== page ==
BEIJING, Sept. 21 (UPI) -- Sino-Japanese diplomatic and business relations are being stressed as China starts to pressure Japan to release a detained Chinese trawler captain.
China said it is limiting its high-level meetings with Japanese diplomats and businessmen.
In the Chinese city of Nanjing, former Chinese Foreign Minister Li Zhaoxing, now chairman of China's Foreign Affairs Committee of the National People's Congress, canceled his participation in a China-Japan business forum. Other high-ranking officials of Jiangsu province, of which Nanjing is the capital, also pulled out.
Cultural exchanges, a longstanding good-will sign of improving bilateral relations, are being put on hold.
The Japanese foreign ministry said a scheduled trip by a group of about 1,000 young Japanese to China's Shanghai World Expo has been canceled.
A Japanese ministry representative said China had decided against the trip, which had been organized on the back of a proposal by Chinese Premier Wen Jiabao during his meeting with Japan's Prime Minister Yukio Hatoyama in May.
"While the exchange program among young people contributes to establishing the base of a stable bilateral relationship, it is quite inappropriate and regrettable for the Chinese side to make such a decision shortly before the departure," a Japanese foreign ministry spokesman said.
At the heart of the dispute is the Sept. 7 detention of Zhan Qixiong, 41, by Japanese maritime authorities on suspicion of deliberately ramming two Japanese patrol boats in the East China Sea.
The Japanese vessels were trying to of stop the Minjinyu 5179 trawler in waters considered Japanese, around the Senkaku Islands -- also known as the Diaoyu Islands.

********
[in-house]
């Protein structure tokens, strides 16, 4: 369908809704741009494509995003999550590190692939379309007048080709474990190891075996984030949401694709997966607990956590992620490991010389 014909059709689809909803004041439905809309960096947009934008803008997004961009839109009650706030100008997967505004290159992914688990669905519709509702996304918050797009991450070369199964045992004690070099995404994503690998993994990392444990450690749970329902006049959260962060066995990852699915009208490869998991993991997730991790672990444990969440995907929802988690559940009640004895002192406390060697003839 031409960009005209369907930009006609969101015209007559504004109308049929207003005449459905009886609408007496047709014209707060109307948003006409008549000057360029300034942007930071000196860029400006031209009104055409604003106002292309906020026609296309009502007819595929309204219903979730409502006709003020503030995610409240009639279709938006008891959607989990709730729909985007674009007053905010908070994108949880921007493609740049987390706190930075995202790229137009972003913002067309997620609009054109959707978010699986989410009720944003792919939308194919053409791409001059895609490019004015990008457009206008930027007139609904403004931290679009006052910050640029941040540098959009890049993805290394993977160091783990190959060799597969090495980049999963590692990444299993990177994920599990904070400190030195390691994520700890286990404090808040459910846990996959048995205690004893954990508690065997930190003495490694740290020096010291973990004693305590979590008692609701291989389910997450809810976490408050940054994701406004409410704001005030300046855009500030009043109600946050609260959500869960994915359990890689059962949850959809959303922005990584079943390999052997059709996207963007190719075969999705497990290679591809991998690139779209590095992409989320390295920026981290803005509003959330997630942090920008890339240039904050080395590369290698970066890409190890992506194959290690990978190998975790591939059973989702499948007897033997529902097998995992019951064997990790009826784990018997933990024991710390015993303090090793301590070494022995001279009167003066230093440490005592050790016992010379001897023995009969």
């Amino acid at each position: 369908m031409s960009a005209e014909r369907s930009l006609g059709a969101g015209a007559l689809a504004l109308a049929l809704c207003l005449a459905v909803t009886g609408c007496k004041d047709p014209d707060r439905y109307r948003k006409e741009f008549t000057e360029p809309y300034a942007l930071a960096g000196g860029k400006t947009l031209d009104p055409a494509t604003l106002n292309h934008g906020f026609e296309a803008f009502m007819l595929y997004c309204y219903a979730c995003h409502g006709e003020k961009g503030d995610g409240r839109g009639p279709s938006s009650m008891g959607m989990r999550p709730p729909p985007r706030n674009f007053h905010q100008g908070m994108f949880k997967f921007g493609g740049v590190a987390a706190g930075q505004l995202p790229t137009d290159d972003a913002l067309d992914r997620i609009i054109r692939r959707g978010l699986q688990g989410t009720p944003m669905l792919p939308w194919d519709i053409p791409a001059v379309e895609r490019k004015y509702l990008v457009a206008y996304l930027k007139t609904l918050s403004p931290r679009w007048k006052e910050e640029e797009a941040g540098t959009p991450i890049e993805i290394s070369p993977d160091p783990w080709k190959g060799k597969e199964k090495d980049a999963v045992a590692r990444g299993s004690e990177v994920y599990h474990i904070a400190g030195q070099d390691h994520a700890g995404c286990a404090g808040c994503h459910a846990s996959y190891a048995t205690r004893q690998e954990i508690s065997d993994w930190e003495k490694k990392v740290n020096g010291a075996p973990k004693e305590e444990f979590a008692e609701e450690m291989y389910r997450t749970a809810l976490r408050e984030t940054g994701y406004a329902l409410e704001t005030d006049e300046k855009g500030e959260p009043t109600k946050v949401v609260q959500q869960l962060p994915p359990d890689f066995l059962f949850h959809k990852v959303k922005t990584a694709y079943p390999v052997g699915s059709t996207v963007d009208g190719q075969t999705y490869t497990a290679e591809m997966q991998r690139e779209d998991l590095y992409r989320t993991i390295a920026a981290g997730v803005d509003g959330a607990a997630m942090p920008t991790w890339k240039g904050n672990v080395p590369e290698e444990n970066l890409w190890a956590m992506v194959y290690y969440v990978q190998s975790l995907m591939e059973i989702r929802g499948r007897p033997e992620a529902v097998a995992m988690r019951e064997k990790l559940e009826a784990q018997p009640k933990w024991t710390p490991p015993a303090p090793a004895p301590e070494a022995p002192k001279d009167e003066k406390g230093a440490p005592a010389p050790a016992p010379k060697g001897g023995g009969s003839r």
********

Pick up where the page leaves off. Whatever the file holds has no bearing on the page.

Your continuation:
Japanese authorities said they can hold Zhan until the end of the month, after which they must lay formal charges or let him go. The trawler and the rest of the crew have been released to China.
But because ownership of the islands is disputed between China and Japan -- Taiwan also lays claim -- the Chinese say Zhan is being held illegally and are demanding his immediate release.
The 2.7 square miles of uninhabited rocks and islands lie 106 miles north of Japan's Ishigaki Island and 200 miles from the Chinese mainland. They are also 116 miles northeast of Keelung on northern Taiwan.
At the end of the Second World War in 1945, the islands were under U.S. jurisdiction as part of the captured island of Okinawa. But they have been under Japanese jurisdiction since 1972 when Okinawa was returned to Japan, which controls them and the waters around them.
Ownership of the islands is important because of nearby undersea natural resources, including natural gas.
China's Vice Foreign Minister Wang Guangya made representations to Japanese Ambassador to China Uichiro Niwa in Beijing, urging the Japanese to release the captain or suffer further sanctions.
"The incident created by the Japanese side has severely damaged China-Japan relations," Wang said. What happens next depends on what Japan decides to do.
"Japan shall bear all the consequences that arise," he said.
China demands that Japan immediately release the captain without any preconditions, Chinese foreign ministry spokesman Ma Zhaoxu said. "If Japan acts willfully despite advice to the contrary and insists on making one mistake after another, the Chinese side will take strong countermeasures."
The dispute likely will rumble on until it becomes clear what Japan intends to do with Zhan. If Zhan is detained further, then China could start applying tough economic sanctions against Japan.